Patriotism, rebellion, relics in Cuba

Camille Sparkman,

After arriving in Cuba, it did not take long to see how the Cubans honor the revolution that occurred over fifty-years ago.

I saw many billboards and murals in and around Havana that praised the uprising efforts of Che Guevara and Fidel Castro. Their faces can be seen painted on the side of buildings or on billboards along many streets and roadways.

While riding in a bus along the Malecón, I saw a mural of Guevara with the words ‘joven y fuerte,’ which translates to English as ‘young and strong.’ However, the most prominent and powerful mural I have seen thus far was one with the words ‘patria o muerte,’ which translates to ‘homeland or death’ in English. This struck me as odd since there seems to be no public defiance against the government in today’s Cuban culture.

Alternatively, while walking through Old Havana, I noticed a small art gallery that had an American patriotic painting of former United States President Barack Obama. While I was taking some photographs of the painting, one of the artists motioned me to come inside.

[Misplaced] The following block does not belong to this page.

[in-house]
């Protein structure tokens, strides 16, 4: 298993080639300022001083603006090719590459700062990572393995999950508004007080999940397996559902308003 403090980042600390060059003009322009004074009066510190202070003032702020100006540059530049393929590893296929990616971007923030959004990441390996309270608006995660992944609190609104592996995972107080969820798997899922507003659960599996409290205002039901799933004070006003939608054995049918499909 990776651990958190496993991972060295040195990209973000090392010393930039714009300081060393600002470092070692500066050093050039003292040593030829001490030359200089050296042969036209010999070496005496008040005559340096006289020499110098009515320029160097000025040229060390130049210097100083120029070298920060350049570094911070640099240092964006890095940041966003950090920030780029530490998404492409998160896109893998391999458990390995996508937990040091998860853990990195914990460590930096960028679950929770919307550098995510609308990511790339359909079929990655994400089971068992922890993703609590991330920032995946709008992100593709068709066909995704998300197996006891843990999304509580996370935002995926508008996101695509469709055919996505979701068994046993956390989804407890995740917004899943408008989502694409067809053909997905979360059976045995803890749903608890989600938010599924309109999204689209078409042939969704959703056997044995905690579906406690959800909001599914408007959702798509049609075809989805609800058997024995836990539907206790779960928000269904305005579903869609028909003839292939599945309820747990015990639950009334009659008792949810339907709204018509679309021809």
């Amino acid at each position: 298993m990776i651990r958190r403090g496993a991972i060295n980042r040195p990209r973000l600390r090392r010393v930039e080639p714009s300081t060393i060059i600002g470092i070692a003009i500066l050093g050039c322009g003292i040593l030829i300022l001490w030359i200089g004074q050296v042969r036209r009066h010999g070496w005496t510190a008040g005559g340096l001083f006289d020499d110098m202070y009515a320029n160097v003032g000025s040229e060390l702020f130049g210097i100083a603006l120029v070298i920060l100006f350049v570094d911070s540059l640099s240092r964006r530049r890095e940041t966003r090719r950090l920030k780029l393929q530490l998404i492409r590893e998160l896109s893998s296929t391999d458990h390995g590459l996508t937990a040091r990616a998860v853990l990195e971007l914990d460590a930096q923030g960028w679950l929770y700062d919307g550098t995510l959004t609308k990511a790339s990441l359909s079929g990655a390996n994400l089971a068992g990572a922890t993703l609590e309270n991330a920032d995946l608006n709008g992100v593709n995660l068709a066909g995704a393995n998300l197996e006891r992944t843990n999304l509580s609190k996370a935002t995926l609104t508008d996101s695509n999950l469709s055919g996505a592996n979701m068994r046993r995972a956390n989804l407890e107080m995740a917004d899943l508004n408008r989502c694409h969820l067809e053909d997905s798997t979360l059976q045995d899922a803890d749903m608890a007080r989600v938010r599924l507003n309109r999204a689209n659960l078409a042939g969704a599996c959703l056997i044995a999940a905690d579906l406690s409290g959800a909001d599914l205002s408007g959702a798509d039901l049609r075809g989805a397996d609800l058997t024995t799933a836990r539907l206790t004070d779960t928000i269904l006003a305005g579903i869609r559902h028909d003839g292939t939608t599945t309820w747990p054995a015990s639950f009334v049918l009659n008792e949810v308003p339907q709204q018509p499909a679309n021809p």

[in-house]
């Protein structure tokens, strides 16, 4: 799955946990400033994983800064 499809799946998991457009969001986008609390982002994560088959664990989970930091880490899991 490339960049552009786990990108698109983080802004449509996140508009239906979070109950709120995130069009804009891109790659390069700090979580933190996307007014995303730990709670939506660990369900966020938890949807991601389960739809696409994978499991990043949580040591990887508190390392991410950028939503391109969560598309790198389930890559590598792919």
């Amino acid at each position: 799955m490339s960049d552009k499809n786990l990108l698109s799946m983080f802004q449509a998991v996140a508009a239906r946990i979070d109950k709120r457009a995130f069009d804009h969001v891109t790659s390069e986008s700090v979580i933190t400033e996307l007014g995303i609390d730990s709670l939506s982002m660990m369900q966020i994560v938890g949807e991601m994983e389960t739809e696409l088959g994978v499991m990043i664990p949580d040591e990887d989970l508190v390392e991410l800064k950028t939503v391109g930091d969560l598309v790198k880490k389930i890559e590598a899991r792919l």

Inside the gallery, there were several paintings of American musicians like Michael Jackson and Jimmy Hendrix. In the adjacent room, which seemed to be more political in its theme, there was a painting of Obama that I saw from the storefront, accompanied by paintings of Castro.

However, there was one photo of Castro that was much different than any other that I saw since my arrival in Cuba. The painting was called ‘Post Fidel’ and it depicted a large group of several men with Castro’s face.

When I asked the artist what the painting meant, he told me how Fidel created a nation of people who think like him and believe in his ideas. When I asked him if he was a Castro supporter, he shook his head and said no. As we continued to talk, he implied that the painting represented how Cuba must change and be freed of government control. Defiance and rebellion is something that used to define this culture, but has now been lost.